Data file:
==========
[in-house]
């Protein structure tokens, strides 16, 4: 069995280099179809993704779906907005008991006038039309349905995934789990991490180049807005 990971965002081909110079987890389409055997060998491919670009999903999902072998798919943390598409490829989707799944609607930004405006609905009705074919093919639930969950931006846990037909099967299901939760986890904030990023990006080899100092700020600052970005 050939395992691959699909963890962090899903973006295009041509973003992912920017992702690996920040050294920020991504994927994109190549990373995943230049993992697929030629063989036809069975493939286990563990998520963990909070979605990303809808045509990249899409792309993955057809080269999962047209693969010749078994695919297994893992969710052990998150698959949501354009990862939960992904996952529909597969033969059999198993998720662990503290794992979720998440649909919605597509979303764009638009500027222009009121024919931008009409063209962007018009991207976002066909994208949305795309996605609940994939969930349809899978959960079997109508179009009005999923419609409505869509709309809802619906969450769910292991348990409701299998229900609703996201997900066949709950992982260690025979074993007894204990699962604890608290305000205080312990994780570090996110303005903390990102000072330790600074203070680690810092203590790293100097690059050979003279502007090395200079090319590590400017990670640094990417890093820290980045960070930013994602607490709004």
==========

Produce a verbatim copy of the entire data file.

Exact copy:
[in-house]
């Protein structure tokens, strides 16, 4: 069995280099179809993704779906907005008991006038039309349905995934789990991490180049807005 990971965002081909110079987890389409055997060998491919670009999903999902072998798919943390598409490829989707799944609607930004405006609905009705074919093919639930969950931006846990037909099967299901939760986890904030990023990006080899100092700020600052970005 050939395992691959699909963890962090899903973006295009041509973003992912920017992702690996920040050294920020991504994927994109190549990373995943230049993992697929030629063989036809069975493939286990563990998520963990909070979605990303809808045509990249899409792309993955057809080269999962047209693969010749078994695919297994893992969710052990998150698959949501354009990862939960992904996952529909597969033969059999198993998720662990503290794992979720998440649909919605597509979303764009638009500027222009009121024919931008009409063209962007018009991207976002066909994208949305795309996605609940994939969930349809899978959960079997109508179009009005999923419609409505869509709309809802619906969450769910292991348990409701299998229900609703996201997900066949709950992982260690025979074993007894204990699962604890608290305000205080312990994780570090996110303005903390990102000072330790600074203070680690810092203590790293100097690059050979003279502007090395200079090319590590400017990670640094990417890093820290980045960070930013994602607490709004």